By Molly Daly

PHILADELPHIA (CBS)–Dr. Ruth Patrick, a world authority on freshwater ecosystems whose career at the Academy of Natural Sciences spanned more than 70 years, died last Monday in Lafayette Hill.

She was 105.

Ruth Patrick first peered into a microscope as she sat on her nature-loving father’s lap, opening a window into the teeming world contained in a single drop of water, launching her lifelong passion for the environment.

Academy Senior Fellow Robert Peck says Patrick’s approach, looking at how the parts of a stream worked together, rather than at just insects, or microbes, or fish, was groundbreaking.

“Until she began studying streams in that way, in the 1930s, everyone had been studying different aspects of them,  a little bit on the chemistry, a little bit on the diatoms, a little bit on the insects , but she realized that, in order to get the feeling of the health of the whole body of water, one needed to study all of them and put the pieces together. Although it is now accepted as standard procedure, in the 1930s it was totally innovative.”

When Patrick began working at the Academy, a woman with a PhD was a rarity, yet she quickly won the respect of her peers.

“In the 1930s, there were relatively few women who were in the field of science, and had that kind of influence.”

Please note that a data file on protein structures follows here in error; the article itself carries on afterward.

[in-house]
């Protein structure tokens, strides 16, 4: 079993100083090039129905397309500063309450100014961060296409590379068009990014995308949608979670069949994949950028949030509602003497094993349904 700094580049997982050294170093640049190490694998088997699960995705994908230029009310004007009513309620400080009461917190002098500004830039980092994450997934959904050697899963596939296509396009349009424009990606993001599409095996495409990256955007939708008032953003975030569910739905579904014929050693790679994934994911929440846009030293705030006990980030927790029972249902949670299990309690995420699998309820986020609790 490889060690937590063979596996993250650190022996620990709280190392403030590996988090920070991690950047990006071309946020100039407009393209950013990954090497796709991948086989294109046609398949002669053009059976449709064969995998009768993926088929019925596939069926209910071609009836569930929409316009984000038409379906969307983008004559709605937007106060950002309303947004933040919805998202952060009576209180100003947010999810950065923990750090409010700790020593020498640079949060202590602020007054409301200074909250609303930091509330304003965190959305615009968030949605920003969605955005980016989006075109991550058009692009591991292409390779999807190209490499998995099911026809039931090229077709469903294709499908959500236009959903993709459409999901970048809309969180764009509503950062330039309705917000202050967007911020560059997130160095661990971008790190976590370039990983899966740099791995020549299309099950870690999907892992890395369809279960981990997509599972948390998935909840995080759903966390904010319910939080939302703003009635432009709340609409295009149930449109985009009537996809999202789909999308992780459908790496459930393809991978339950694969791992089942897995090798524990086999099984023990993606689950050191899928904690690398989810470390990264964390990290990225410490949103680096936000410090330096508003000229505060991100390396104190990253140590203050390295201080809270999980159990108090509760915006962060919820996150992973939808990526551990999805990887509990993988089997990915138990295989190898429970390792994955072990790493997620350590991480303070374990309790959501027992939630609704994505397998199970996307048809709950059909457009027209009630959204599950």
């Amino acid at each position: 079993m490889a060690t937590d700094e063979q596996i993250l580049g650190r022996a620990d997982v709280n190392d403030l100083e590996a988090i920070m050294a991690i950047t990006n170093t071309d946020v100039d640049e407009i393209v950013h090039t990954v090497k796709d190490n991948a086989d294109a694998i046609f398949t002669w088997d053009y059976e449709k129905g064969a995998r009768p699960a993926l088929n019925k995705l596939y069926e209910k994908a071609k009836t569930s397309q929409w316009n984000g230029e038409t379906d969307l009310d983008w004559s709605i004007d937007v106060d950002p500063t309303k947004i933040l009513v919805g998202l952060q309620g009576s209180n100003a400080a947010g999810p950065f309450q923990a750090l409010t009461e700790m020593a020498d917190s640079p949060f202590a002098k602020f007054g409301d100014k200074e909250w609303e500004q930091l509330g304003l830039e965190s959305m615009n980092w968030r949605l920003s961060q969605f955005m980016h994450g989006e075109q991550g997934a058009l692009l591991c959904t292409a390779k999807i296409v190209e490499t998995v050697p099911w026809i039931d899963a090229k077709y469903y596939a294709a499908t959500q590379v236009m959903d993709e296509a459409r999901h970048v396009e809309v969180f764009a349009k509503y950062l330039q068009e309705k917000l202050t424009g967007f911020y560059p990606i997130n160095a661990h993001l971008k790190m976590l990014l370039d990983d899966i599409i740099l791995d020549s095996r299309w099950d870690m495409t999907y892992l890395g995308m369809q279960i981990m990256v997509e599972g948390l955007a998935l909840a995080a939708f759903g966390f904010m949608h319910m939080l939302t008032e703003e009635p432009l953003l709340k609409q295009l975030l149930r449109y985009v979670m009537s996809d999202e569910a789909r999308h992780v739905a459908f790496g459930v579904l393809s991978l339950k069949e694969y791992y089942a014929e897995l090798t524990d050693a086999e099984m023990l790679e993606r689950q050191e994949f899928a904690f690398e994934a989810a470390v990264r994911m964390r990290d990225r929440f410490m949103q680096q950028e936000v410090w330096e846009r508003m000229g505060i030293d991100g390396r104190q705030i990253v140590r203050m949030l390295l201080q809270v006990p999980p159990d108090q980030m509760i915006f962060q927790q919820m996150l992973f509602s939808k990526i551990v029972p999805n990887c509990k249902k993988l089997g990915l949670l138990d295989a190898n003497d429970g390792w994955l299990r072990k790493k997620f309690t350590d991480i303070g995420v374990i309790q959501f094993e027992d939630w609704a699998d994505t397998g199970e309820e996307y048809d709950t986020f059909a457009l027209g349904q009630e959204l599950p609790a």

Peck says Patrick’s enthusiasm was contagious.

“The open-mindedness that she brought to everything she did rubbed off on all of her colleagues. She tried to think outside the box, and realized that if we were going to help improve the environment, we would all have to work together.”

That open-mindedness extended outside the world of academia.

“She was an environmentalist in many, many fundamental ways, but she was not a confrontational environmentalist. She believed in reaching out to business, and to the community at large, so that we could all be partners in trying to make the world a better place.”

Patrick was the first woman and first environmentalist to serve on the board of DuPont. She also advised Presidents Johnson and Reagan on water issues. Her work won her numerous honors, including the National Medal of Science in 1996.